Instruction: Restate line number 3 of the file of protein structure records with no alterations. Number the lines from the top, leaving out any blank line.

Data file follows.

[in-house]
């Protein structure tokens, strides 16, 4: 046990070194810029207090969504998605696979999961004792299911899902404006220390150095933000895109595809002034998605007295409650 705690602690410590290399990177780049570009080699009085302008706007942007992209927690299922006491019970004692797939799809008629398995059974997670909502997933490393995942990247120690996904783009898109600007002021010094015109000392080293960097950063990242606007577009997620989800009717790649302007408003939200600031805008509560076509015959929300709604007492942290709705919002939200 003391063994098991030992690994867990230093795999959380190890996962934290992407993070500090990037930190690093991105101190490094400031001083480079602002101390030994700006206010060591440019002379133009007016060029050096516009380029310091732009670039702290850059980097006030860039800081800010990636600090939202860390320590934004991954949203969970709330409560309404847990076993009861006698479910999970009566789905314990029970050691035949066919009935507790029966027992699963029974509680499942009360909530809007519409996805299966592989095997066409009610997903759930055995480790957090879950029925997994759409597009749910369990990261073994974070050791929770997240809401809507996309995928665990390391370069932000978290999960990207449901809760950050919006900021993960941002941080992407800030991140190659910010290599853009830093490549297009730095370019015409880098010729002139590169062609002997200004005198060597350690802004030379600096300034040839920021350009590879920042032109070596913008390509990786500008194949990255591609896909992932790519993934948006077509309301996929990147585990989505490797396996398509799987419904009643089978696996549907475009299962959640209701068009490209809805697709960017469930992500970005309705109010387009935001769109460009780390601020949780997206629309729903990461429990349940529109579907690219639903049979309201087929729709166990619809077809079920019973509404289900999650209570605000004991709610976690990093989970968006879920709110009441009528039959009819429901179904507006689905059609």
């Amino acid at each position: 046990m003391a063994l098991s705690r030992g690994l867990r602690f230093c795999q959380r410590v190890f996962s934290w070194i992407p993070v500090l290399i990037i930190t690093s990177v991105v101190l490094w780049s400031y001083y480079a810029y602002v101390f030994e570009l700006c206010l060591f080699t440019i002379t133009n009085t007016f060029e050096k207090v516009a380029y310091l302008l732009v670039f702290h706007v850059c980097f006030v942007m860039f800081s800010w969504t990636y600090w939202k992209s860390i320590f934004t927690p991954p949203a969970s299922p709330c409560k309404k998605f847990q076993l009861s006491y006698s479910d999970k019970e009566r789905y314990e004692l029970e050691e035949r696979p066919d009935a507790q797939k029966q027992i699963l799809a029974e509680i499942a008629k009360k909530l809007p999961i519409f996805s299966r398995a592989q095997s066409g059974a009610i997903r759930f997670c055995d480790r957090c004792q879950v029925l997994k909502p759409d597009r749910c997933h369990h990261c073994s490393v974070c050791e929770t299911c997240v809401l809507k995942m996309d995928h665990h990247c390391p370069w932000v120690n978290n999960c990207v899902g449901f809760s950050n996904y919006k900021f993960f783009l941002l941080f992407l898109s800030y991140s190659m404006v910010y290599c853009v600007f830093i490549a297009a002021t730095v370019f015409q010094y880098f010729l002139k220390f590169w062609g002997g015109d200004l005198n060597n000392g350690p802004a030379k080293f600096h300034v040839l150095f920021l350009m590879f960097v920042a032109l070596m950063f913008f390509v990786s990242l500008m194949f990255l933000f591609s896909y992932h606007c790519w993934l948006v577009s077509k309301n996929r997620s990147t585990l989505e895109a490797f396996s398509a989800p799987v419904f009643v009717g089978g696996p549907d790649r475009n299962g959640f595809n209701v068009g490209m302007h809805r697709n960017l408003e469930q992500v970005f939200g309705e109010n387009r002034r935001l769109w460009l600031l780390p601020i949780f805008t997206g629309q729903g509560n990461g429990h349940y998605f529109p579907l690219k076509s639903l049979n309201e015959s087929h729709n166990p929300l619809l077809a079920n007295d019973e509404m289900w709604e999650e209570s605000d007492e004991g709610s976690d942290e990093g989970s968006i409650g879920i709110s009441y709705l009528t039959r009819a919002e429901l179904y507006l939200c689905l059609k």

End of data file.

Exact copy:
């Amino acid at each position: 046990m003391a063994l098991s705690r030992g690994l867990r602690f230093c795999q959380r410590v190890f996962s934290w070194i992407p993070v500090l290399i990037i930190t690093s990177v991105v101190l490094w780049s400031y001083y480079a810029y602002v101390f030994e570009l700006c206010l060591f080699t440019i002379t133009n009085t007016f060029e050096k207090v516009a380029y310091l302008l732009v670039f702290h706007v850059c980097f006030v942007m860039f800081s800010w969504t990636y600090w939202k992209s860390i320590f934004t927690p991954p949203a969970s299922p709330c409560k309404k998605f847990q076993l009861s006491y006698s479910d999970k019970e009566r789905y314990e004692l029970e050691e035949r696979p066919d009935a507790q797939k029966q027992i699963l799809a029974e509680i499942a008629k009360k909530l809007p999961i519409f996805s299966r398995a592989q095997s066409g059974a009610i997903r759930f997670c055995d480790r957090c004792q879950v029925l997994k909502p759409d597009r749910c997933h369990h990261c073994s490393v974070c050791e929770t299911c997240v809401l809507k995942m996309d995928h665990h990247c390391p370069w932000v120690n978290n999960c990207v899902g449901f809760s950050n996904y919006k900021f993960f783009l941002l941080f992407l898109s800030y991140s190659m404006v910010y290599c853009v600007f830093i490549a297009a002021t730095v370019f015409q010094y880098f010729l002139k220390f590169w062609g002997g015109d200004l005198n060597n000392g350690p802004a030379k080293f600096h300034v040839l150095f920021l350009m590879f960097v920042a032109l070596m950063f913008f390509v990786s990242l500008m194949f990255l933000f591609s896909y992932h606007c790519w993934l948006v577009s077509k309301n996929r997620s990147t585990l989505e895109a490797f396996s398509a989800p799987v419904f009643v009717g089978g696996p549907d790649r475009n299962g959640f595809n209701v068009g490209m302007h809805r697709n960017l408003e469930q992500v970005f939200g309705e109010n387009r002034r935001l769109w460009l600031l780390p601020i949780f805008t997206g629309q729903g509560n990461g429990h349940y998605f529109p579907l690219k076509s639903l049979n309201e015959s087929h729709n166990p929300l619809l077809a079920n007295d019973e509404m289900w709604e999650e209570s605000d007492e004991g709610s976690d942290e990093g989970s968006i409650g879920i709110s009441y709705l009528t039959r009819a919002e429901l179904y507006l939200c689905l059609k």